Linear functions and equations.

Forms of lines, or linear equations of two variables:
y=mx+b is the slope-intercept form.
y-y1=m(x-x1) is the slope-point form.
y-y1=[(y2-y1)/(x2-x1)](x-x1) is the two-points form.
Ax + By + C = 0 is the standard form equation of a line. m=-A/B and b=-C/B
These forms are interconvertible and thus equivalent.

ƒ(x) = mx + b   and/or   y = mx + b

A subclass of polynomial function where the variable x is only in the first power (i.e. a degree one polynomial in one variable (i.e. univariate)). m and b are any real numbers.

m is the slope.
b is the y-intercept.

Its graph in the xy Cartesian plane is a (straight) line. This is why linear functions are called line-ar. (A graph shows all the points (i.e. pairs of x and y values) that make the equation true. And shows, for each value of x, its corresponding ƒ(x) (i.e. y) function value.)

Slope is the steepness/shallowness, grade, gradient, tilt, pitch, slant, incline/decline of the line. The slope is the same at all points of the line. Slope is how much the function is increasing or decreasing, i.e. its rate of change, which is how much the real-world process/activity is changing. A linear function's rate of change is unchanging, i.e. it is the same.
Between any two points:
--the rise over the run;
--the change in the vertical divided by the change in the horizontal;
--the change in y per one unit change in x, i.e. the rate of change of the y.
m = Δy / Δx = (y2-y1)/(x2-x1) for any two points on the line.

Slope Explorer demos slope.

Line crosses the y axis at the y-intercept: (0,b). If b is 0, graph crosses origin (0,0). A nonzero b is an offset from the origin, often representing an initial value.

Line crosses the x axis at the x-intercept, also called the zero of the function: (-b/m,0). X-intercept's x coordinate is the solution to the linear equation mx+b=0.

Every linear function's line crosses both axes. (Except the special case of horizontal lines, see below). A line through the origin has x-intercept and y-intercept at the same point, i.e. (0,0).

Varying the (positive) slope m, holding b at 0 (i.e. y-intercept is (0,0)).
Positive slope m means function is increasing (rising when going from left to right on graph). As x increases, y increases.

The larger the slope m, the steeper the line, the faster it rises/grows.
If m=1, line is the main diagonal, 45°. (this y=x is the identity function ƒ(x)=x.)
If m>1, line is >45°. If m<1, line is <45°
If α is an angle in raidians: m=tan(α) and m=tan(angle°*(π/180))
α=arctan(m) and angle°=arctan(m)*(180/π)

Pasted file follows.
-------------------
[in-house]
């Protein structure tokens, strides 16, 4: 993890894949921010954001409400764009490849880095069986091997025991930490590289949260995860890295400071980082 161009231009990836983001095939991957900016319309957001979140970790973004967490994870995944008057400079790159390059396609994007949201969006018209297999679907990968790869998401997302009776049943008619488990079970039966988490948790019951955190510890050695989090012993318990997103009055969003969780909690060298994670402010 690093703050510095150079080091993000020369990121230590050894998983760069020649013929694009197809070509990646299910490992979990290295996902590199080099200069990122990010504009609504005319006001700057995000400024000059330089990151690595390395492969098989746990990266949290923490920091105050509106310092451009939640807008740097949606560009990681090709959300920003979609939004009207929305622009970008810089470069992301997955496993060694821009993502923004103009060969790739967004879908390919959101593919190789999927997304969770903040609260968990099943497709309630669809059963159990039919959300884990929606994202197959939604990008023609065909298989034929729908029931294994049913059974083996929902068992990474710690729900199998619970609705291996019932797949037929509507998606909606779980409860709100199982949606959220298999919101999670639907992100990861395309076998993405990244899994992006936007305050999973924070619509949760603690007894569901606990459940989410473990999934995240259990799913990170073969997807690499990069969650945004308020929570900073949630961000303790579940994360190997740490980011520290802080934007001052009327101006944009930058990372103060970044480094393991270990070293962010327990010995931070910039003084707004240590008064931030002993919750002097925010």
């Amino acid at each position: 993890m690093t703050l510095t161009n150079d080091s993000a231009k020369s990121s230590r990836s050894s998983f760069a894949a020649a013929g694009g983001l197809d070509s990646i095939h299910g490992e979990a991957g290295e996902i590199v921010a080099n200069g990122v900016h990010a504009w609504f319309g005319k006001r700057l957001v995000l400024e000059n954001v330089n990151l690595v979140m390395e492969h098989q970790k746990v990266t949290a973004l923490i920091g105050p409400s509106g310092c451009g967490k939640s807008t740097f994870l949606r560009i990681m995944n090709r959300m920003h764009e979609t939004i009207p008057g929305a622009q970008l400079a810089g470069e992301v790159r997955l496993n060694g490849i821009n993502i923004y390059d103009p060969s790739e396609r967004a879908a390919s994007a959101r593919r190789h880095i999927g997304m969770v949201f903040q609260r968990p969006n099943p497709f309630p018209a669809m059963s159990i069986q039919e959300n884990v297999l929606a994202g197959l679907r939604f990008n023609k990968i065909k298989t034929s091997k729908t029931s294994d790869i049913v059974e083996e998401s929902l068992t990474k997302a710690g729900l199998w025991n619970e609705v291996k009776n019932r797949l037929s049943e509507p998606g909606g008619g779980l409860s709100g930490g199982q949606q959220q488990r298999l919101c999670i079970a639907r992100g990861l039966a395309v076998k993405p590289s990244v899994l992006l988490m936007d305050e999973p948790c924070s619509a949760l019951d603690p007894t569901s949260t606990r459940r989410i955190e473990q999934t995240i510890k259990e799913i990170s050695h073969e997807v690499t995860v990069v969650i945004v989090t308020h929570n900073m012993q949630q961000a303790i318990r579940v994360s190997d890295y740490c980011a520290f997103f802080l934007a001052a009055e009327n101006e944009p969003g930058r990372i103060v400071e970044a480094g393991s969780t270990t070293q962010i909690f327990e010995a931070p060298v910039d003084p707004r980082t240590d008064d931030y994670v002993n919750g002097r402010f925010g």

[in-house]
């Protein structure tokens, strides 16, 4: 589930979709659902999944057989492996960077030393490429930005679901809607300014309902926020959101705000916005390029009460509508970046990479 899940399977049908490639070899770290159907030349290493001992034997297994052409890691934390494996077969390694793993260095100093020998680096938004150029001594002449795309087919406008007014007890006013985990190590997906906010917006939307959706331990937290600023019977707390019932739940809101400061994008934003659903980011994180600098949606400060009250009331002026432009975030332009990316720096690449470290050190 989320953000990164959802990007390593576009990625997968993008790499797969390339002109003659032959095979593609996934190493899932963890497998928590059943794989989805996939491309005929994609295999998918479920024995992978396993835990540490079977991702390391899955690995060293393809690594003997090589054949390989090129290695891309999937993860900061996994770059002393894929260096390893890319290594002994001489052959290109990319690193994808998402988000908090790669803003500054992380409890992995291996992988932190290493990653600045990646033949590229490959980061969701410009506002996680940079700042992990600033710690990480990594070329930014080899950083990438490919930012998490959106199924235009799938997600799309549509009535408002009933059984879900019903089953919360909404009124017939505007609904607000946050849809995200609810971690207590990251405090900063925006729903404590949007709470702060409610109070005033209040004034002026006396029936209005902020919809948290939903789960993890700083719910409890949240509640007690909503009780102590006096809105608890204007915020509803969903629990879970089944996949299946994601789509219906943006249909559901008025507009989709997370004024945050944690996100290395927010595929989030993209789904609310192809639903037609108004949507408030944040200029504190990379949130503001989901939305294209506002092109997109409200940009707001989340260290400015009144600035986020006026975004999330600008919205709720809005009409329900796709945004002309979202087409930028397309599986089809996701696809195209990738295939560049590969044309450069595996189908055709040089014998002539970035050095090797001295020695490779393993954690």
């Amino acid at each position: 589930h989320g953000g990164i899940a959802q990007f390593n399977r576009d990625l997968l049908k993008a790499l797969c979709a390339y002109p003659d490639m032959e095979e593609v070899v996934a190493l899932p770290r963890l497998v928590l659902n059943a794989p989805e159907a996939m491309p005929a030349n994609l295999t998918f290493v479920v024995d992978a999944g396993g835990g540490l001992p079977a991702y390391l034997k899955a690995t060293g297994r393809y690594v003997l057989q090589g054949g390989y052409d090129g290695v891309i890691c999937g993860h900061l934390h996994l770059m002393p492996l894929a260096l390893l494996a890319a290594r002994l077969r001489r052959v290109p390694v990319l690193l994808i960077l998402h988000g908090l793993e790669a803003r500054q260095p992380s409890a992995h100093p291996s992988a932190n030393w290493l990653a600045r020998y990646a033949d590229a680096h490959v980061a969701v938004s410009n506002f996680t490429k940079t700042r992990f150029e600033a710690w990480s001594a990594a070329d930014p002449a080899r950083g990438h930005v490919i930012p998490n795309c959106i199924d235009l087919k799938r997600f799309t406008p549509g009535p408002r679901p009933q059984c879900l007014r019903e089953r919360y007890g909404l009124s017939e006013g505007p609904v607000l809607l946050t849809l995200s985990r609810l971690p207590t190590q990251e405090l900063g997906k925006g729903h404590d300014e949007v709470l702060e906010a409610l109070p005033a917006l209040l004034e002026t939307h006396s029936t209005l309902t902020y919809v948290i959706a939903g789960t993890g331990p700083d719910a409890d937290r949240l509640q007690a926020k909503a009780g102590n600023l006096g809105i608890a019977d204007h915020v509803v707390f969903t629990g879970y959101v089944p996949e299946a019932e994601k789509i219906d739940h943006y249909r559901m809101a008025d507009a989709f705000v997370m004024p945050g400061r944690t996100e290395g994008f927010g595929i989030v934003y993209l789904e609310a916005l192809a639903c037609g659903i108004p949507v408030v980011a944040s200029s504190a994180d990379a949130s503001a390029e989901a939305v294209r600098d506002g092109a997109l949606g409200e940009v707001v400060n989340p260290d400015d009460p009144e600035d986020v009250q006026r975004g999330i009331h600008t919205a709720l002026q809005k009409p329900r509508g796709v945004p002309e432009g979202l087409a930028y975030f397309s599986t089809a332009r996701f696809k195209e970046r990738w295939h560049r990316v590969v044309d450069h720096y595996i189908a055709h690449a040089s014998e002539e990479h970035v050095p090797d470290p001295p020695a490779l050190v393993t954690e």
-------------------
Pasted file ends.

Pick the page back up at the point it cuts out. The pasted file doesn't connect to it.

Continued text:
Slope as the change in y as a percentage of x: %=m*100% (e.g. y=2x y=200%x; y=1/2x y=50%x)
Varying the (negative) slope m, holding b at 0 (i.e. y-intercept is (0,0) )
Negative slope m means function is decreasing (falling when going from left to right on graph). As x increases, y decreases.

The larger the slope |m|, the steeper the line, the faster it falls.
If m=-1, line is the other diagonal, y=-x.
Varying the y-intercept b only, holding slope m at 1. Positive b raises/shifts the line vertically up, negative b lowers it.
Varying both the slope and the y-intercept: y = ±2x ± 3
Special case: any horizontal (flat) line has function ƒ(x)=b or y=b, where b is y-intercept. There is no x term, so some people don't consider this a linear function. Slope m is 0: y=0x+b,which is y=b. The function is neither increasing nor decreasing. There is no change in the y. For every x, the function outputs b. It's a constant function, the simplest kind of function, always the same, never changing.

Extra Special case: any vertical line is not even a function. The graph does not pass the vertical line test. Equation is x=c. Slope is undefined (there is no change in the x, so the slope equation would be m=(y2-y1)/0, which would be infinite).

Parallel lines have same slope m. Linear functions with same slope m are parallel lines. They differ in their y-intercept b.

Perpendicular lines (i.e. lines that meet at right angles) have slopes that are the negative reciprocal of each other. i.e. product of slopes of two perpendicular lines is -1. If the slope of a line is m, then all lines perpendicular to it have slopes -1/m.

Various lines:

Tangent line to a curve at a point. Slope of the tangent line at the point is the instantaneous change of that function at that point, i.e. how much it is changing at that point, its rate of change.

Calculus' differentiation of the function f is the function f' (i.e. the derivative of f) whose evaluation for each x yields the slope of the tangent line at the (x,y) point on the curve of f.
f(x) = y points on the curve of f. Graph above: f(x)=x2-1
f'(x) = m slope of the line tangent to curve at (x,f(x)). Graph above: f'(x)=2x
tangent tangible touchable

Examples of linear functions

Systems of linear equations

Inverses of linear functions